Why Scotland's World Cup play-off qualification in Moldova would be win of the century

It is quite enough, but it isn’t just a place in the play-offs for next year’s World Cup finals that will go on the line when Scotland face Moldova on Friday.

Scotland manager Steve Clarke is on the brink of yet more history. (Photo by Ian MacNicol/Getty Images)
Scotland manager Steve Clarke is on the brink of yet more history. (Photo by Ian MacNicol/Getty Images)

A win wouldn’t just put Steve Clarke’s men within two one-off ties of the Qatar extravaganza next winter. If victory is secured in Chisinau it will see the current national team equal the best run of competitive wins over 90 minutes achieved by Scotland across 91 years.

Clarke’s men are seeking to rack up a fifth straight win in Group F - a sequence in itself unprecedented in the context of the World Cup. Not since Scotland racked up straight eight wins, all coming in home international fixtures, between 1925 and 1927 have they bettered this sequence competitively.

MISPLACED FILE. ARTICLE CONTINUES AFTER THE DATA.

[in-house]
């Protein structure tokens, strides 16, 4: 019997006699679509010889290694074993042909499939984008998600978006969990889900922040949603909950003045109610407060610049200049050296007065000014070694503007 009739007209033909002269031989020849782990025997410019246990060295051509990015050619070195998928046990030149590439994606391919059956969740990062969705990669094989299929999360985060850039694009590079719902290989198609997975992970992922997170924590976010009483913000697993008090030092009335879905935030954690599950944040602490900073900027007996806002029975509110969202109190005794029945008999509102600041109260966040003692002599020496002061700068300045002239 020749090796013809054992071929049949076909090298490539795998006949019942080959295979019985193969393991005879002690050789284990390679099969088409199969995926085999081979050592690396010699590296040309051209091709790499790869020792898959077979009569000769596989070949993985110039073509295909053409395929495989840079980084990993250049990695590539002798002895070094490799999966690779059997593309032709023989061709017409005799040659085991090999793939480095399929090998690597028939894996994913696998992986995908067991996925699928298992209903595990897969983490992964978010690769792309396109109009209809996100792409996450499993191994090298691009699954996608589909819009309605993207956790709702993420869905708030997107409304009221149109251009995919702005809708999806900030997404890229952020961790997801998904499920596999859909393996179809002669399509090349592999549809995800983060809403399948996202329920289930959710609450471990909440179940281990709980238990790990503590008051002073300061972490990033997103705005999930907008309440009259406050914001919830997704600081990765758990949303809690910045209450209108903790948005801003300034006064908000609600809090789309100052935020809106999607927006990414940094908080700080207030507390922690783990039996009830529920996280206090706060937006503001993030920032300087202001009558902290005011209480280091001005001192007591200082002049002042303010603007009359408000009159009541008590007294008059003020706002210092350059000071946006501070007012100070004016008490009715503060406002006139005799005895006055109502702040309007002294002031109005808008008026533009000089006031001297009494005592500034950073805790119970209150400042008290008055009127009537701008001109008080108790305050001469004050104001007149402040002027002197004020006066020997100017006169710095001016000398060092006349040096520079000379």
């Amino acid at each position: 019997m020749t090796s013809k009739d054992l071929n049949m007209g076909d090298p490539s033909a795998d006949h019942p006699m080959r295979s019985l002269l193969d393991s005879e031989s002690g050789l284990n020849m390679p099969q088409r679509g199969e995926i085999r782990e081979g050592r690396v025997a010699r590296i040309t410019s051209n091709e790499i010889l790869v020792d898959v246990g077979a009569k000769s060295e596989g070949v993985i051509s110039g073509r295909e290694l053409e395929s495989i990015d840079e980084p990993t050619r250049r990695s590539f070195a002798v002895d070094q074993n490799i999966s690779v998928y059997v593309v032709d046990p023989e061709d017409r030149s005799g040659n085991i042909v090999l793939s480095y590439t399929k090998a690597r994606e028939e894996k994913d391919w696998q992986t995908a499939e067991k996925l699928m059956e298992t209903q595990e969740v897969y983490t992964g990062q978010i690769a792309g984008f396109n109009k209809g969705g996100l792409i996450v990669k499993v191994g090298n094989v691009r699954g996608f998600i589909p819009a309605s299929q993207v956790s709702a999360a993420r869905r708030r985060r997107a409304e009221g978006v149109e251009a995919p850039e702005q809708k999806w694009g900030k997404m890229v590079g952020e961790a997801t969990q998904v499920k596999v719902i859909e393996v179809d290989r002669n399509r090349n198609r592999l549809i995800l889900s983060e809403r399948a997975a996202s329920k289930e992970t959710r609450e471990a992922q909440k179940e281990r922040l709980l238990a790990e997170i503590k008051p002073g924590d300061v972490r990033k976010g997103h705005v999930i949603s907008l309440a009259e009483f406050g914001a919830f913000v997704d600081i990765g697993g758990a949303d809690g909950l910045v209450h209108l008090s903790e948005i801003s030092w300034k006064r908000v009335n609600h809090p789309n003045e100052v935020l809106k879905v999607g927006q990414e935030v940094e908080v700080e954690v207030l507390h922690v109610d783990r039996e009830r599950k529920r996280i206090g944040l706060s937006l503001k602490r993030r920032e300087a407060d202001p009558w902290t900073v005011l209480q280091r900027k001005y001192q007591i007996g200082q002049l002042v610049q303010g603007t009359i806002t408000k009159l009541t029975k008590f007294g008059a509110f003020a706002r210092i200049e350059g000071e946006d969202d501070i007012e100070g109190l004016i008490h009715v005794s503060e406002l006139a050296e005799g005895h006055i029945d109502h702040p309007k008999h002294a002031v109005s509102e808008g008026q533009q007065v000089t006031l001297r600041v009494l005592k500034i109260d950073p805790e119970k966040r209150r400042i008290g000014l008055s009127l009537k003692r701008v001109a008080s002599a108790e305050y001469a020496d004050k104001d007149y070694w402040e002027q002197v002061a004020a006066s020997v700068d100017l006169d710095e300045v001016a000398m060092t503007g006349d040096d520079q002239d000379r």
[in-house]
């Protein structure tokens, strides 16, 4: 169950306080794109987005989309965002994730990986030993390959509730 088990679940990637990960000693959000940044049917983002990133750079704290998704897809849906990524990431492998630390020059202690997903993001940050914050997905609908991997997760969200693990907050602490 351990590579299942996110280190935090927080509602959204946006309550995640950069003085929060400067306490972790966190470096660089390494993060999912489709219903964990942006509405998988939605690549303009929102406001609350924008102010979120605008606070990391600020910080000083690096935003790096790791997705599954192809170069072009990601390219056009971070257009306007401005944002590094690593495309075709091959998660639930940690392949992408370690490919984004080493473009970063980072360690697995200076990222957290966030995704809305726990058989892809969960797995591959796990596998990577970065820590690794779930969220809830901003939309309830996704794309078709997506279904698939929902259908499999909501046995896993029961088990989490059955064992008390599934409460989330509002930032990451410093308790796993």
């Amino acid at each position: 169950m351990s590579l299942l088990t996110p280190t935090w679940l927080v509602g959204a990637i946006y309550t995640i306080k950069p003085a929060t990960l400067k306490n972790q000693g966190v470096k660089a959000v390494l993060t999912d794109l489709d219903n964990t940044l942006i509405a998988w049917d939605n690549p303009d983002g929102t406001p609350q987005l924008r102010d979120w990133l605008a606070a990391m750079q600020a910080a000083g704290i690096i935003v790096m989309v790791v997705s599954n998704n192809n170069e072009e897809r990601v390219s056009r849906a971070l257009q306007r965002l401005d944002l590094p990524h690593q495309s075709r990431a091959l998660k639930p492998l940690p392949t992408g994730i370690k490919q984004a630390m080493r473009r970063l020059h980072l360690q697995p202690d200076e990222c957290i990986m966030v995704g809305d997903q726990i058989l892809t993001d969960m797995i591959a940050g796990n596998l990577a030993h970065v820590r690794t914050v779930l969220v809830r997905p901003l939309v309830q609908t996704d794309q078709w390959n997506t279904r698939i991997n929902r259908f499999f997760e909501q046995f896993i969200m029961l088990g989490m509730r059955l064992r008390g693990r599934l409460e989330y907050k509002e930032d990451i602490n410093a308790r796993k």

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Twice since then, they have strung together five competitive 90 minute successes. In 1995, this quintet began in Japan in the Kirin Cup, with a May 1995 2-0 win over Ecudaor that followed a scoreless draw with the hosts. Scotland’s triumph in the tournament in 2006 is considered a major honour for the country. It therefore affords participation in it as supplying the necessary prestige for the Kirin Cup to be ranked alongside World Cup, European Championship and home international encounters.

Subsequent to that, came European Championship victories over the Faroe Islands (2-0), Greece (1-0) and Finland (1-0), before the year closed with a 5-0 drubbing of San Marino.

The names were altogether different in the five-game competitive winning run between 1948 and 1949. The fact all the victories came in the home internationals accounts for that fact. The sequence began with a 3-1 success away to Wales in October 1948. The next month Northern Ireland were beaten 3-2 at home.

A Wembley slaying of England by a 3-1 scoreline in April 1949 then gave way to an 8-2 mauling of Northern Ireland six months later, before Wales were beaten 2-0 in Glasgow a month later. In the course of this free-scoring spell, came a 2-0 friendly win against France, just for good measure. Not that it counts for the purposes of what Scotland could be on the threshold of replicating on Friday.

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